Previously, I had a dedicated media server (running Open Media Vault). The Pi was a ‘front end’ of sorts for that server and it ran OpenELEC (a Pi variant of Kodi).
Unfortunately, I had to change this long-standing setup. The server bit the dust – likely an electronic short. This new setup is a less complicated replacement and kind of an experiment to see if I can function without the dedicated server. Also, OpenELEC, as a platform, has fallen out of favour so I’m using Open Source Media Centre (a fork of the ELEC) which has a slicker interface and better support.
The hard drive, which is designed for network-attached storage, has been put into a nice enclosure which doesn’t require any tools. This allows me to swap out the storage easily (say if the drive dies). The drive is formatted to exFAT so I can write to the disk using Windows or macOS.
The nice thing about this setup is how easy it was. Both the Pi and drive/enclosure have external power. To make them talk to each other, you just plug the drive into one of the Pi’s USB ports. Done.
When it’s all hooked up for the first time, it’s a little messy. Plugged into the Pi, is an ethernet cable (highly recommended over wireless), the keyboard/mouse dongle, and USB cable for the drive. For this Pi, I bought a power supply that has an on/off switch. I highly recommend this, as it allows you to setup your hardware without automatically starting up the Pi.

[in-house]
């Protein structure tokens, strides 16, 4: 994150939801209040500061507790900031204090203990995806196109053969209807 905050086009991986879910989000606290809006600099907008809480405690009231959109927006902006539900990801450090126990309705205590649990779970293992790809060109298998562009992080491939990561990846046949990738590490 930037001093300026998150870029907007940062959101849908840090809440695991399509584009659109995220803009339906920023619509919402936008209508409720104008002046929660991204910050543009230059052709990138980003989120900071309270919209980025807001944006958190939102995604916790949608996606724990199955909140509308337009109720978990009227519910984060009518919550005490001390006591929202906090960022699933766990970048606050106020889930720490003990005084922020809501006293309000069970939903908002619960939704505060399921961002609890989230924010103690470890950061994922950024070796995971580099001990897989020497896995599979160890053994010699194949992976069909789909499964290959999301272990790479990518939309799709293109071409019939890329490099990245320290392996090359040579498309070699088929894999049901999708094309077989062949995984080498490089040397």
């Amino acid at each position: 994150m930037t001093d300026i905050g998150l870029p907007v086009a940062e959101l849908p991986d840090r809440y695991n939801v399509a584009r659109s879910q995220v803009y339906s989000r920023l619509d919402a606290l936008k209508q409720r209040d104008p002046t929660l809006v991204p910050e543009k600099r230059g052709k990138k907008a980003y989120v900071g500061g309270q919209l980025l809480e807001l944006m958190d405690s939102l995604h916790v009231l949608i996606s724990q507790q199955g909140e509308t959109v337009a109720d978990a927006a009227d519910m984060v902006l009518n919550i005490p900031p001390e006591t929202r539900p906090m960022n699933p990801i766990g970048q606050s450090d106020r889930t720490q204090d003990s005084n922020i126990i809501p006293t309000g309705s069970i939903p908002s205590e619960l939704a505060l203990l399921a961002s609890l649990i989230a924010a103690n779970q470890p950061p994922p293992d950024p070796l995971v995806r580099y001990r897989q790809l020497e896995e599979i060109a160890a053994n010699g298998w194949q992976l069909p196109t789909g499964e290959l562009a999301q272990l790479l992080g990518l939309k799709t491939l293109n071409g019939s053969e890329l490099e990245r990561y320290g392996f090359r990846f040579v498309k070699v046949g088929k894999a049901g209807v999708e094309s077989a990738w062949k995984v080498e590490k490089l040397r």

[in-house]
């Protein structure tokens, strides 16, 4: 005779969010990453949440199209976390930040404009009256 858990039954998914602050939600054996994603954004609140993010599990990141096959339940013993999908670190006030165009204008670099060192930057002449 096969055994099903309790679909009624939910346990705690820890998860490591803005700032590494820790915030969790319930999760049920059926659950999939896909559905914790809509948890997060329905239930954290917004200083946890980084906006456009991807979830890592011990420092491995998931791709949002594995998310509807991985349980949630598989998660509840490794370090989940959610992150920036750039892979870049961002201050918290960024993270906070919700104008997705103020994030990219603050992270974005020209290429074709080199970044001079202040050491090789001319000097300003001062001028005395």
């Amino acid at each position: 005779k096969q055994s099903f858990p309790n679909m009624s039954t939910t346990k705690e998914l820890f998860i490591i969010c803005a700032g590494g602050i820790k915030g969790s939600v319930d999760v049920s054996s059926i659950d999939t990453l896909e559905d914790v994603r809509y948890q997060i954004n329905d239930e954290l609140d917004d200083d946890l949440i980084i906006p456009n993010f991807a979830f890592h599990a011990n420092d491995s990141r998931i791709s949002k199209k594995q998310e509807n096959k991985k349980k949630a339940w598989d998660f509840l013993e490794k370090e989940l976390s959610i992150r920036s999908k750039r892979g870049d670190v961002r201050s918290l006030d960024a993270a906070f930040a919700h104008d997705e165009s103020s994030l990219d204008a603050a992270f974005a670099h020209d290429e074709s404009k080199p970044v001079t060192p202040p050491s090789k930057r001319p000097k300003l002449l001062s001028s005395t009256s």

When you boot OSMC for the first time you’ll get a blue screen (of life?) with the operating system logo.
To make this hardware setup more visually attractive, I put both the Pi and drive behind my DVD player. In the dark, all you can really see is the blue and red lights.
The interface is very intuitive and I recommend using the Kodi interface Estuary. There are lots of add-ons for OSMC for YouTube, TWiT, Food Network, etc.
Connecting over the network
Once you have the hardware hooked up, it’s pretty simple to connect to OSMC over the network using SAMBA. From my Mac, I can see the Pi and the external drive from the Finder. This is a great feature because it allows you to transfer new files to the Pi over your local network.